In November 1941 HMS Edinburgh was escorting Russian convoys, then as part of the Navy covering a returning convoy, QP 11, from Russia, she sailed from Murmansk on the 29th. of April 1942, two U-Boats, U-436 and U-456 were lying in wait for QP 11, they sat on the 73rd. parallel of latitude in longitude 33 degrees East.
On the 30th. U-436 loosed off a salvo of four torpedoes, all missed Edinburgh, but at 1615 ( 4.15 PM ) two fish from U-456, attacking the cruiser from her starboard side, rammed home, one entered the forward boiler room, extensive flooding resulted, the second torpedo, hit aft, blowing's the cruiser's stern off. It destroyed the rudder, made the two inner shafts useless, and the quarterdeck was folded back over the aft Y turret looking like an opened top of a tin of sardines. The Edinburgh sank with the loss of many of its crew and came to rest in 255MSW.
on board were nearly 500 Russian Gold bullion bars.
35 Years later and a pioneering British commercial Diver named Keith Jessop
realised that he and a crack team of divers (Friends) he would assemble, could feasibly dive to 255M in the Barents sea and recover the gold. It was an adventurous operation and Jessop fought hard to see it through.
12 Divers made the team and one of them was a Comex diver by the name of Banjo West. Banjo had an issued Rolex Comex 5514 and had gifted it to fellow diver Dougie Matheson prior to the bullion operation.
Jessop organised funding and negotiated with governments and eventually a deal was done. Jessop would hand over 60% of any bullion recovered.
It was not known if it was even still there as many thought the Russians may have salvaged it before them.
Keith Jessop, Banjo West, Dougie Matheson and 9 other divers recovered 431 Russian Gold Bullion Bars in 1981.
The most successful salvage operation of all time.
As Dougie Matheson handled the bullion @ 255m he had his Comex 5514 on his wrist.
In one dive alone Dougie Matheson brought up 40 bars worth four million pounds.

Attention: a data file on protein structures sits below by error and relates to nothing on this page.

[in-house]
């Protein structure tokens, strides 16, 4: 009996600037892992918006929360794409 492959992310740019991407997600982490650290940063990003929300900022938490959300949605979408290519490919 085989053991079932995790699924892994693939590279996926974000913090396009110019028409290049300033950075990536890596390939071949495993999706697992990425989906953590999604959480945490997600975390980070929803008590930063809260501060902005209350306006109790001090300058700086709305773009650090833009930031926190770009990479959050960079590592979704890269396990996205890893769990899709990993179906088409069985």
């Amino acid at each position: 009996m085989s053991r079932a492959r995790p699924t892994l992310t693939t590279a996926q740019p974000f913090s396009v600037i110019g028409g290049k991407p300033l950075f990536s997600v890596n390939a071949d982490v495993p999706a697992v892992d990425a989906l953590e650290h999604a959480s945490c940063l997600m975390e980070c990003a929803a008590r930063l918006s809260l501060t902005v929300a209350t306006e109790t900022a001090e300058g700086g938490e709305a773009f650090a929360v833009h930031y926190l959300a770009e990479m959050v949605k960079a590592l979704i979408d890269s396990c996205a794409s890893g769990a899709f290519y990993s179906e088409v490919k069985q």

This is the extraordinary true story of the author's salvaging of the richest prize ever recovered from the bottom of the sea - $100 million in gold from the warship HMS Edinburgh, in the Arctic Ocean. It is a remarkable story, a biography of an ordinary kid who overcame all difficulties to pursue a dream and succeed in its achievement - and in so doing making him a very wealthy man indeed, reportedly the most successful treasure hunter and salvage diver in history. It is not usual to find a treasure hunter who possesses not only the determination to succeed, but also an exceptional ability to write about it. The son of a penniless Yorkshire mill-girl, Jessop may have lacked in basic schooling, but somewhere along the line he learnt how to write exceptionally well - perhaps it was a natural talent. This is a truly incredible book and a wonderful read.
This book was written by the only journalist to go on the project. it gives another viewpoint from that of Kieth Jessop in his account Goldfinder, and the two should be read to get an overall picture of a fantastic bit of marine recovery.
The Salvage of the Century...
is a detailed account of the greatest and most famous salvage ever carried out by divers. The HMS Edinburgh was torpedoed and sunk in 1942 while returning from escorting a convoy of military equipment to Russia. The Edinburgh was carrying 51/2 tons of Russian gold bullion on its way to the USA as payment for the supplies. She sunk in 803-840 feet of water, beyond the reach of divers, and was forgotten until deep diving technology developed for the North Sea oil industry brought the wreck and its treasure into the reach of divers. The book recounts the history of the sinking, the development of the deep diving technology, dealings with the British government, and the methods used to salvage the gold bullion by Wharton Williams, Ltd. This was the largest and most spectacular salvage operation carried out this century and should be read by every diver.
Rumours of a Hollywood Blockbuster in the making.